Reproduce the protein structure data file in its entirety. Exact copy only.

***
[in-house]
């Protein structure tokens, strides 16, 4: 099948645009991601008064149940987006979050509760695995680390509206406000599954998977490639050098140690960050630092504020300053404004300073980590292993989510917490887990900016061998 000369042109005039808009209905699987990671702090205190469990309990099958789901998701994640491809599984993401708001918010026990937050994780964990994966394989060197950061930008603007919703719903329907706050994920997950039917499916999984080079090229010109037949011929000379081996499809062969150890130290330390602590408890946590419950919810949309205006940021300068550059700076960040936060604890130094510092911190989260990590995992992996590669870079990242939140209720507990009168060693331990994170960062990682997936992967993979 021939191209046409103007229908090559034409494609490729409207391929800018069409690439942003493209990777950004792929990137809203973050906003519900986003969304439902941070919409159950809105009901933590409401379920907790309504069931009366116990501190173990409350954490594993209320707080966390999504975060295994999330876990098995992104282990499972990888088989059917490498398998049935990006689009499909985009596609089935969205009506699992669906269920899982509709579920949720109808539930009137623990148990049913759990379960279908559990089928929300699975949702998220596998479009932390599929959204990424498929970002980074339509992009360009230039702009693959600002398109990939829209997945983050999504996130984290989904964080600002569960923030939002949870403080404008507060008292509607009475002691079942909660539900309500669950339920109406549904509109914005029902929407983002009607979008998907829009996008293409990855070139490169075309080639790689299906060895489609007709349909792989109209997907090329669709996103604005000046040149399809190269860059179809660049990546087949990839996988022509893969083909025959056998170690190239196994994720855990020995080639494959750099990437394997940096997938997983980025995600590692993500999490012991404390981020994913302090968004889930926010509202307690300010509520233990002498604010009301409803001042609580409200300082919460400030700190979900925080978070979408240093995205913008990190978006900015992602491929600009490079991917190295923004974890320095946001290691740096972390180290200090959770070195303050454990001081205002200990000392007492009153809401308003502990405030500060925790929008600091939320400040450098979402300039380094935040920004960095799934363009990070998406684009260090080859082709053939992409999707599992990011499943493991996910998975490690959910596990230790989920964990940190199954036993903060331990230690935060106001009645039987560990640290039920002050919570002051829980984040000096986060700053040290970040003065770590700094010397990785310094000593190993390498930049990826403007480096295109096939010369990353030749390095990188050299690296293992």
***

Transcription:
[in-house]
């Protein structure tokens, strides 16, 4: 099948645009991601008064149940987006979050509760695995680390509206406000599954998977490639050098140690960050630092504020300053404004300073980590292993989510917490887990900016061998 000369042109005039808009209905699987990671702090205190469990309990099958789901998701994640491809599984993401708001918010026990937050994780964990994966394989060197950061930008603007919703719903329907706050994920997950039917499916999984080079090229010109037949011929000379081996499809062969150890130290330390602590408890946590419950919810949309205006940021300068550059700076960040936060604890130094510092911190989260990590995992992996590669870079990242939140209720507990009168060693331990994170960062990682997936992967993979 021939191209046409103007229908090559034409494609490729409207391929800018069409690439942003493209990777950004792929990137809203973050906003519900986003969304439902941070919409159950809105009901933590409401379920907790309504069931009366116990501190173990409350954490594993209320707080966390999504975060295994999330876990098995992104282990499972990888088989059917490498398998049935990006689009499909985009596609089935969205009506699992669906269920899982509709579920949720109808539930009137623990148990049913759990379960279908559990089928929300699975949702998220596998479009932390599929959204990424498929970002980074339509992009360009230039702009693959600002398109990939829209997945983050999504996130984290989904964080600002569960923030939002949870403080404008507060008292509607009475002691079942909660539900309500669950339920109406549904509109914005029902929407983002009607979008998907829009996008293409990855070139490169075309080639790689299906060895489609007709349909792989109209997907090329669709996103604005000046040149399809190269860059179809660049990546087949990839996988022509893969083909025959056998170690190239196994994720855990020995080639494959750099990437394997940096997938997983980025995600590692993500999490012991404390981020994913302090968004889930926010509202307690300010509520233990002498604010009301409803001042609580409200300082919460400030700190979900925080978070979408240093995205913008990190978006900015992602491929600009490079991917190295923004974890320095946001290691740096972390180290200090959770070195303050454990001081205002200990000392007492009153809401308003502990405030500060925790929008600091939320400040450098979402300039380094935040920004960095799934363009990070998406684009260090080859082709053939992409999707599992990011499943493991996910998975490690959910596990230790989920964990940190199954036993903060331990230690935060106001009645039987560990640290039920002050919570002051829980984040000096986060700053040290970040003065770590700094010397990785310094000593190993390498930049990826403007480096295109096939010369990353030749390095990188050299690296293992």